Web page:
Super fresh from releasing ‘Thought Contagion, Muse have announced details of a ickle wickle gig in Paris. The show will take place next weekend (February 24th) at La Cigale, which holds less than a thousand people, and will be a ‘By Request’ show meaning that each ticket holder can vote for the top 5 songs they want to hear. Last time the band did that was Shepherd’s Bush Empire before their headline slot at Reading & Leeds and this happened.
Every track we’ve heard from Nervus‘ new album has been incredible. And guess what? ‘The Way Back is no different. All persistent defiance and robust hope, it sees the band standing proud. As for the video, “We asked a bunch of LGBTQ+ people on Twitter to makes signs saying that they’re legends, coz they are, and they did. Legends.”The track comes from ‘Everything Dies’ which is out March 9th. Nervus are also featured in the new issue of Upset, which is out tomorrow (Friday 16th February).
Brace yourself, Muse have released a new track.It’s called ‘Thought Contagion‘ and according to Matt Bellamy is basically the sequel to ‘Fury’.Fury II https://t.co/wXKSUh666t— Matt Bellamy (@MattBellamy) December 10, 2017We’ll let you be the judge of that.VIDEO
Muck Rack makes it simple to find people, tweets, or articles that mention any name, keyword, company, hashtag etc. We've compiled this guide to help you make the most of your search.
Selecting a term
Start searching tweets, articles from media outlets, articles mentioned in tweets, journalists'
names, titles and bios with some suggested searches:
Companies or Topics (e.g. iPhone, Microsoft)
Phrases (e.g. "cloud computing") — use quotes to keep the terms together
Twitter handles (e.g. @username) — returns those who have mentioned or replied to
Names (e.g. "David Pogue")
Hashtags (e.g. #sxsw, #london2012)
Bio details (e.g. vegan, Olympics, father)
Muck Rack's Advanced Search allows for many boolean operators.
Find results that mention multiple specified terms, use AND or
+. For example, ensure each result contains both Elon Musk and Mark Zuckerberg by
searching Musk AND Zuckerberg or Musk + Zuckerberg.
Use the operators OR or , to broaden your search when you'd like either of
multiple terms to appear in results. (This is the default behavior of our search when no operators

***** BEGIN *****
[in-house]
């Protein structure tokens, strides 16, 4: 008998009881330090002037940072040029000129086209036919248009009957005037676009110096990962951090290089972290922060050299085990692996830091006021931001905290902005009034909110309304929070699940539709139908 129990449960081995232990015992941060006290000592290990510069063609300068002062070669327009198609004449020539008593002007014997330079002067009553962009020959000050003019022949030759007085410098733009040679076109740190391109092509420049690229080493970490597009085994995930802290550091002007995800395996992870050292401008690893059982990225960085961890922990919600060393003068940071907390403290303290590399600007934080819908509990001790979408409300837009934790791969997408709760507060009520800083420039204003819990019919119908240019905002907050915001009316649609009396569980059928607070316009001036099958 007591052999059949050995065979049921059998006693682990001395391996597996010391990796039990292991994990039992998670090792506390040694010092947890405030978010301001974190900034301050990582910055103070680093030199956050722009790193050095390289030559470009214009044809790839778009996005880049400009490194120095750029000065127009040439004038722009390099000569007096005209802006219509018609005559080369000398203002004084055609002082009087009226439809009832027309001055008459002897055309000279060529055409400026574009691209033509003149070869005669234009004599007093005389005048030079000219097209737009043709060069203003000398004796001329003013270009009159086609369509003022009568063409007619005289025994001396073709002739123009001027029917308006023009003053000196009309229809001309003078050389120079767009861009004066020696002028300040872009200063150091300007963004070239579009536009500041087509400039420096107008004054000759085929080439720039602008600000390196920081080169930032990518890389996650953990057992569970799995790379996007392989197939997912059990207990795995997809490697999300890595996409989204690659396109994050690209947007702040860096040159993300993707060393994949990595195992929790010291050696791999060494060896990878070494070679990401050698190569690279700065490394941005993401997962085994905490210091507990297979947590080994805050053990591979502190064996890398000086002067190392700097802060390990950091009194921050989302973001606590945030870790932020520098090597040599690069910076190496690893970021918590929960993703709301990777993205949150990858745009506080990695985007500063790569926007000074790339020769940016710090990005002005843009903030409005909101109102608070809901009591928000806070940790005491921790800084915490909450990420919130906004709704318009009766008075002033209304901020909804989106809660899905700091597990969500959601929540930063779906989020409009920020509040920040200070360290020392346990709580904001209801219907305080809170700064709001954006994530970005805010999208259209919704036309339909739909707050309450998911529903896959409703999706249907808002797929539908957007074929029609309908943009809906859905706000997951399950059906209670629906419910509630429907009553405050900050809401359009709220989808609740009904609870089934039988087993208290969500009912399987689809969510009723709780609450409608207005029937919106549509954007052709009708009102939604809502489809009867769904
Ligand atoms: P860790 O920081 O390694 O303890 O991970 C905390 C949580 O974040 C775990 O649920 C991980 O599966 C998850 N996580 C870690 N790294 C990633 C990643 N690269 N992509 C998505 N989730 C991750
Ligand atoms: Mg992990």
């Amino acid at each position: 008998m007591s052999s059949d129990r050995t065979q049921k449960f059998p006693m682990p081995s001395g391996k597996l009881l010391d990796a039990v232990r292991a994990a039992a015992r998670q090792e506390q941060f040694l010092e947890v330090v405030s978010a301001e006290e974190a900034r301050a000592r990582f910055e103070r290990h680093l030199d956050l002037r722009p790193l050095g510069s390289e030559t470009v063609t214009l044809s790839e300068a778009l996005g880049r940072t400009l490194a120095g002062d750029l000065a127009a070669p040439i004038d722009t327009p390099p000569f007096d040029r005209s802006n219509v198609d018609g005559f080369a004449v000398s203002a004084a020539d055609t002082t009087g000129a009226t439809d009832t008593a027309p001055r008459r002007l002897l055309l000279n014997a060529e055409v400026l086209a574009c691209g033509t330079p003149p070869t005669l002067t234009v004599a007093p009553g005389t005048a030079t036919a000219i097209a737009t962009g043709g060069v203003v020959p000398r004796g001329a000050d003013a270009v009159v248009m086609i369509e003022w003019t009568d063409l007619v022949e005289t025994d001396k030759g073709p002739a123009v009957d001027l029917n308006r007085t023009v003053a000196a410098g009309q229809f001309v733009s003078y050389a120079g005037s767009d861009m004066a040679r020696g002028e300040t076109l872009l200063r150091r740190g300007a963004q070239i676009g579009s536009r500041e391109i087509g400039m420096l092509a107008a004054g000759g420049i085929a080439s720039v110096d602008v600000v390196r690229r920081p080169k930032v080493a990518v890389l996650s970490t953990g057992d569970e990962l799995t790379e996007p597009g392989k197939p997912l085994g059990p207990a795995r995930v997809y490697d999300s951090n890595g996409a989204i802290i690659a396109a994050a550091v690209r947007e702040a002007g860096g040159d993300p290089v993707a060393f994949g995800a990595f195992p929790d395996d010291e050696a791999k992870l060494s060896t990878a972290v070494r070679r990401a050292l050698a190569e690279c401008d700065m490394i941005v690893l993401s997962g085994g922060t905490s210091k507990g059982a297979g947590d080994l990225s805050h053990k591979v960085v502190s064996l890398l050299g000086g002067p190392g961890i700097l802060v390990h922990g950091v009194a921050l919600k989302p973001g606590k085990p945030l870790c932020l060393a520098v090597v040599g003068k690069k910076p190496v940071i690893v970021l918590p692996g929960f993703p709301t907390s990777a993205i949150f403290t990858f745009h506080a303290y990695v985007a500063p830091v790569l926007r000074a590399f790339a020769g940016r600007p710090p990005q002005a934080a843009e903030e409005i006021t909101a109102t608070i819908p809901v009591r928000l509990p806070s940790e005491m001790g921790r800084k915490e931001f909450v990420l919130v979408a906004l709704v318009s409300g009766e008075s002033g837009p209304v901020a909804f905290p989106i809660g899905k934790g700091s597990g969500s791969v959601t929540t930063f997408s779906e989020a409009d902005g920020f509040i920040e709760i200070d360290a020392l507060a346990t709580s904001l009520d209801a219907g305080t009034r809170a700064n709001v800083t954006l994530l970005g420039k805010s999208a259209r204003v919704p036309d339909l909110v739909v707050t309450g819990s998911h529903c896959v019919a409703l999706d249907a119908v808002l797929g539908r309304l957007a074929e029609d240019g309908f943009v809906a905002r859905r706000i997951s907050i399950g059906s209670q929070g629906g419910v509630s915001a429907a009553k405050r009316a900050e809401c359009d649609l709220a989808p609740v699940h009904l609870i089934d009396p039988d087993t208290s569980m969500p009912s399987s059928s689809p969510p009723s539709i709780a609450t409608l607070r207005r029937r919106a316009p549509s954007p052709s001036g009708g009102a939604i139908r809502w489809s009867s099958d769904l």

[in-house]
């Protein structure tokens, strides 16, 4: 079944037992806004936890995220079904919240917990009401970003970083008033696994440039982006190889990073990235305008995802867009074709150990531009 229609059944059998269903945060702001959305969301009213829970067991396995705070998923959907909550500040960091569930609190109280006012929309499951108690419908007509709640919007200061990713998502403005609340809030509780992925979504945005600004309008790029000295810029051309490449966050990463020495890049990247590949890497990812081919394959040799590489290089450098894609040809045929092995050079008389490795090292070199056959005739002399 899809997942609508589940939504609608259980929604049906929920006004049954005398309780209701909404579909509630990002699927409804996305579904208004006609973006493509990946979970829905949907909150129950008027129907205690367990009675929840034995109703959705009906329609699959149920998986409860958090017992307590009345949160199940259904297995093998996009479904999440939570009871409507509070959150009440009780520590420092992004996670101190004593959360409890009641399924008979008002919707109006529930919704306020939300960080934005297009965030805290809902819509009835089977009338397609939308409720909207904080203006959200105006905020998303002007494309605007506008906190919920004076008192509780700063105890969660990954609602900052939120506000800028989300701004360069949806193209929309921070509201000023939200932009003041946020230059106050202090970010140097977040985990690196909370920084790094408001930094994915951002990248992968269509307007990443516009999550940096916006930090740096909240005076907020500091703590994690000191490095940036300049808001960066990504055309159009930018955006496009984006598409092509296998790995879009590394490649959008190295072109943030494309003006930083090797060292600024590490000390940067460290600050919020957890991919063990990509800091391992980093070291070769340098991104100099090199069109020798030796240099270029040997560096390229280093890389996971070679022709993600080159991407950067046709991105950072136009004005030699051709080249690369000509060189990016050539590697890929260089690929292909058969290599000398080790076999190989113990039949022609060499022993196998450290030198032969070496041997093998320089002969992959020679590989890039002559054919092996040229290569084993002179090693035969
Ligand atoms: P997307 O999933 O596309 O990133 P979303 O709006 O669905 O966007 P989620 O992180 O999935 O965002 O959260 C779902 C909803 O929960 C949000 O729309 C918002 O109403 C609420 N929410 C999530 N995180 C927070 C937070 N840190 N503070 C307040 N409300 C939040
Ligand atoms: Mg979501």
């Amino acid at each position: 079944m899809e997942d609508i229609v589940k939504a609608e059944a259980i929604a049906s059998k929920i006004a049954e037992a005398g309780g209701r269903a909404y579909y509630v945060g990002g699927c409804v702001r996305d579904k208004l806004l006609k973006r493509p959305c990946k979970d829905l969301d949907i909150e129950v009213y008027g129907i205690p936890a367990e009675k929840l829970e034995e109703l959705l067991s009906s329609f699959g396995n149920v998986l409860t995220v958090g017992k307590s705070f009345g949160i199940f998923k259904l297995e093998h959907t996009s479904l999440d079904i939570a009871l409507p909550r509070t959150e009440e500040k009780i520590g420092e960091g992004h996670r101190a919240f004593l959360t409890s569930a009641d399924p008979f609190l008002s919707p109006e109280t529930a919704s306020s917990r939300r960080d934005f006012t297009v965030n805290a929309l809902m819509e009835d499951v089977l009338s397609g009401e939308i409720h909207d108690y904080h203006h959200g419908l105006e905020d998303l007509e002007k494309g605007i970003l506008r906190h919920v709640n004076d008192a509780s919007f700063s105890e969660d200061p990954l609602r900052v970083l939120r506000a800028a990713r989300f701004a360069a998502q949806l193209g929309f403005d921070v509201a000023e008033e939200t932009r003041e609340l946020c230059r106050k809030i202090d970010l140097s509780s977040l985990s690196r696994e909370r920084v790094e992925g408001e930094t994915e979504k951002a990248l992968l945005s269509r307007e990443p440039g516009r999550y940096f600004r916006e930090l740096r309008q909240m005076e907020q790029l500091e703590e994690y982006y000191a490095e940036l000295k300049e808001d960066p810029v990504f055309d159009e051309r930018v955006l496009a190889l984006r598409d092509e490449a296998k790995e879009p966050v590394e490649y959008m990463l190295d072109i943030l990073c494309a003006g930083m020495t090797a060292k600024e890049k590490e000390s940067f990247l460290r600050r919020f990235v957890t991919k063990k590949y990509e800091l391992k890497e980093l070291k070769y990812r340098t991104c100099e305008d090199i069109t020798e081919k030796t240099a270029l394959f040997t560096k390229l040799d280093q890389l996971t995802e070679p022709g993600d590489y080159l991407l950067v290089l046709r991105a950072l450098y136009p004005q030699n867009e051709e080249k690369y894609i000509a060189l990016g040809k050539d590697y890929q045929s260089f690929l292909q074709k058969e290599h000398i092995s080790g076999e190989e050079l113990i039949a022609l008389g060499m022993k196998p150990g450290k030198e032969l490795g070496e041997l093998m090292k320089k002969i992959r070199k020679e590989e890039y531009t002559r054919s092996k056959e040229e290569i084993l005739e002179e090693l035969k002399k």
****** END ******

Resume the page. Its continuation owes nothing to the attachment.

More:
are used). For example, results will contain either cake or cookie by searching cake OR cookie or cake,cookie
Use NOT or - to subtract results from your search. For
example, searching Disney will yield results about the Walt Disney Company as well as Walt Disney
World Resort. To exclude mentions of Disney World, search for Disney -World or Disney
When using one of these operators with a phrase, enclose it in quotation marks. For example, you can
find results about smartphones excluding Apple's iPhone 4S by searching smartphone -"iPhone
Exact case matching or punctuation
If you're searching for a brand name or keyword that relies on specific punctuation marks or capitalization, you can
find results that match your exact query by adding matchcase: before the keyword you're searching for, like matchcase:E*TRADE .
Use parentheses to separate multiple
boolean phrases. For example, to find journalists talking about having fun in Disney World or
Disneyland, search for ("disney world" OR disneyland) AND fun.
An asterisk can be used to search for any variation of a root word truncated by the asterisk. For example, searching for admin* will return results for administrator, administration, administer, administered, etc.
A near operator is an AND operator where you can control the distance between the words. You can vary the distance the near operation uses by adding a forward slash and number (between 0-99) such as strawberries NEAR/10 "whipped cream", which means the strawberries must exist within 10 words of "whipped cream".